After reading the first book, I wanted to post a review, but I decided to wait. I wanted to review them all at once. So here you go, a trilogy review in one part.

Monster Island is set two years after a plague has hit. That plague: zombies. The first theory presented in the book is one that just smacks of common sense, that in a world descending into chaos places that are used to chaos will handle it better. In the case of a zombie plague, the places with the most armed citizens fairs better than urban areas full of unarmed people. In short, the Third World outlasts the First. Dekalb is a UN Weapons inspector who is tasked by a Somali warlord to find AIDS treatment drugs to help keep her well and alive. After a few failed raids of local installations, Dekalb suggests that the one place he is sure will have what they want is the UN Secretariat Building in New York City. So Dekalb and a group of female soldiers head to the United States. Remember that bit about the First World not doing so well? Yep, New York is a veritable Zombietown. Monster Island isn’t your traditional zombie story, as there is more going on with a talking zombie (a lich) named Gary and an old dead druid named Mael Mag Och who would just like to finish ending the world. The book is very well written, well paced, and I devoured it. A great read.

I wish I could say the same about Monster Nation. For the second book we actually step back to the beginning of the plague and a girl with no name. She’s a lich, one of those talking, thinking zombies with magic powers, but she doesn’t know it and doesn’t want to admit it. We are also introduced to Bannerman Clark the man initially in charge with figuring out what is going on. While this book isn’t “bad”, it doesn’t have the punch of the first book. Sometimes I literally felt like I was forcing myself to read the book. Overall, while still a decent read, I have to say that it suffers the same fate that many middle chapters in trilogies do, that is reads like a bridge from the first to the third more than it feels like a story all on its own. The only familiar character is Mael Mag Och, but he’s not as involved here as he will be in two years.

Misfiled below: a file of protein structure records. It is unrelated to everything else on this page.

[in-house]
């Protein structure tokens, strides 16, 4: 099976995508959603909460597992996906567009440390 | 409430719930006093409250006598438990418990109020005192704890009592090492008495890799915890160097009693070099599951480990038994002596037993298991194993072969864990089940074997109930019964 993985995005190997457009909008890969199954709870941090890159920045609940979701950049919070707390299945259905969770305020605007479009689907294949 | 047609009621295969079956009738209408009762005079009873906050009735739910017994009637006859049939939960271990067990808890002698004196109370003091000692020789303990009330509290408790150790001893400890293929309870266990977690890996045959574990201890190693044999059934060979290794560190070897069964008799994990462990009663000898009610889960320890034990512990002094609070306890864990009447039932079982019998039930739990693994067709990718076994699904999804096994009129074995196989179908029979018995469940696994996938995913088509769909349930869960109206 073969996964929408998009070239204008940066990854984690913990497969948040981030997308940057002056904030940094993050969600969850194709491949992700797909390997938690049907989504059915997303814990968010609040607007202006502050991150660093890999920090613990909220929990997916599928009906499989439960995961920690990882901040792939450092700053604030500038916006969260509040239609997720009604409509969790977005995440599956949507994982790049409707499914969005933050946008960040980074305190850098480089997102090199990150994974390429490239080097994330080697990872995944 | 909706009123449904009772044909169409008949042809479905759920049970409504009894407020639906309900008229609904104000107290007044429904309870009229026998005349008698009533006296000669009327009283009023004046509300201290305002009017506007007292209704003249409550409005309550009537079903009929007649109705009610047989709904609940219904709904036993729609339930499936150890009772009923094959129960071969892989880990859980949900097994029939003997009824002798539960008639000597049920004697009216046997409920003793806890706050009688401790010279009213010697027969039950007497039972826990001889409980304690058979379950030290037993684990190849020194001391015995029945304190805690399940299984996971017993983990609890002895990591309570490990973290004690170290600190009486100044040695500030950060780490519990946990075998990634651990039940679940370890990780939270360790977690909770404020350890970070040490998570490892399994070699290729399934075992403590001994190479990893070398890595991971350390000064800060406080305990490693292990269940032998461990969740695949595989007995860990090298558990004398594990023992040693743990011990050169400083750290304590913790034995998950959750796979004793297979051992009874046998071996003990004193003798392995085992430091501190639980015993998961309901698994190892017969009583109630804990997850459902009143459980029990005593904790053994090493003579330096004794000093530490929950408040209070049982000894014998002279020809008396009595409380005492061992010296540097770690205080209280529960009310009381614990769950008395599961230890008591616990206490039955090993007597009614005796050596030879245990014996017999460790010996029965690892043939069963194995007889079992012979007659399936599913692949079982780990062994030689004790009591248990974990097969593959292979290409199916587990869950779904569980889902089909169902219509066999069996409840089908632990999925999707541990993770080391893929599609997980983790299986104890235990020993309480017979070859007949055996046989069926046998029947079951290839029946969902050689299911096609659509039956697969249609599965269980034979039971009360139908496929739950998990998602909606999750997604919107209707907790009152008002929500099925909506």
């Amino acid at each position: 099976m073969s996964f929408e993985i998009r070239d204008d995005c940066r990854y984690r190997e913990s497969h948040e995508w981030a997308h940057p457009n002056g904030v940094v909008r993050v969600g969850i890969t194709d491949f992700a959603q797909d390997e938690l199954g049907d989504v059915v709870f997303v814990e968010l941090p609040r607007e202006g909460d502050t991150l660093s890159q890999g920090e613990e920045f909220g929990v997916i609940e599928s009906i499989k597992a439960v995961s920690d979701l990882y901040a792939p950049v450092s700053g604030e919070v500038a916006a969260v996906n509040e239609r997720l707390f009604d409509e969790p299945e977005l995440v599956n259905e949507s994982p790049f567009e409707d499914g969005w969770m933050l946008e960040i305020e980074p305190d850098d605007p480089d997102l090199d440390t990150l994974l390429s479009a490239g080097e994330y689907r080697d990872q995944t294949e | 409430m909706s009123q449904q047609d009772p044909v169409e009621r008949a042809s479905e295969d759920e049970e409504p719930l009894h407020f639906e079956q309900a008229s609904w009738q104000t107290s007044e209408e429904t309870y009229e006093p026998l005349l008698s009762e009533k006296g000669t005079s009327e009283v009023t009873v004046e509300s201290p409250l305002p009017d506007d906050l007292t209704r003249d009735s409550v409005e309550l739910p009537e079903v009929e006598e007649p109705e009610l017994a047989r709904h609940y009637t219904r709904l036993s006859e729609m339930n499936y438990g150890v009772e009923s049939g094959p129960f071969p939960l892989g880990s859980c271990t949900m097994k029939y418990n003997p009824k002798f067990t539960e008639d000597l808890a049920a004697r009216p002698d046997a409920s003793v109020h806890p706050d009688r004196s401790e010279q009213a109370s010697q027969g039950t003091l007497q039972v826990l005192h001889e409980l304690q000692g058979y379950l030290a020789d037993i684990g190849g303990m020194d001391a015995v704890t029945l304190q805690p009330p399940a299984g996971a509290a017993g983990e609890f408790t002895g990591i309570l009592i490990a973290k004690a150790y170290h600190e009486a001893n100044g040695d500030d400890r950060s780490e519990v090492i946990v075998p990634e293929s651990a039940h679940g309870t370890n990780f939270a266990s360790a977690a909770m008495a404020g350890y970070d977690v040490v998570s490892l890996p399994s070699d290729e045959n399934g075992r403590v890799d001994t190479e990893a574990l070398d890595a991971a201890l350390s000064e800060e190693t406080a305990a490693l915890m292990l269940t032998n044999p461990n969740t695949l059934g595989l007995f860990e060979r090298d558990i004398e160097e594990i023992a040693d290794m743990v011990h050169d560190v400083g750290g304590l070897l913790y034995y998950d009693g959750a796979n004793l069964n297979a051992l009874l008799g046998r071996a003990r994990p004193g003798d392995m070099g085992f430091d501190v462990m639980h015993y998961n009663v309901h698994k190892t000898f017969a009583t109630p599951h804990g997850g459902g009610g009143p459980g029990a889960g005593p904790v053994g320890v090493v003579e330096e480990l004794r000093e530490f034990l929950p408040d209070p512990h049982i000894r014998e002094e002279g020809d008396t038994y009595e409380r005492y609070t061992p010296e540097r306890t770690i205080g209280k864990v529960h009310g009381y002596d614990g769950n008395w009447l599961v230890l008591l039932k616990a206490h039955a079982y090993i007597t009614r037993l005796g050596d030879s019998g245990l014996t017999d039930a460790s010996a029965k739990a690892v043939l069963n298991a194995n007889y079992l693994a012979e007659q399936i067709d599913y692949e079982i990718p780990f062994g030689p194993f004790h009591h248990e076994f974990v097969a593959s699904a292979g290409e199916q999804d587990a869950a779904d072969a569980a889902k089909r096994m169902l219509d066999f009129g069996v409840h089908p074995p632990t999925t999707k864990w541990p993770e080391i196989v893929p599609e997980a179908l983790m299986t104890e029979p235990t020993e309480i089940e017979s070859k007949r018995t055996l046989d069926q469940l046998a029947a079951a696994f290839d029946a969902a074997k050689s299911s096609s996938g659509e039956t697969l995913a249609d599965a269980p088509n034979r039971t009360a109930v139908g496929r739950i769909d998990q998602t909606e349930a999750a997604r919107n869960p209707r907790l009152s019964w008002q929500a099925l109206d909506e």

Monster Planet comes in ten years after Monster Island, twelve years after Monster Nation. Here we meet Sarah, Dekalb’s daughter, who is still running with the remains of the camp he left her in, bolstered by the survivors of the New York escapade. All the elements of the first two books come together here in a story much closer in energy and style to the first. Much more enjoyable than the second book, and a fine end for the trilogy… if it truly is the end.

Overall, I recommend the Monster Trilogy if you like apocalyptic tales and/or zombie stories. Its a bit rough in the middle, but is worth the ride in the end. David Wellington has definitely made my must read authors list, and I’ll be picking up more of his works to support him.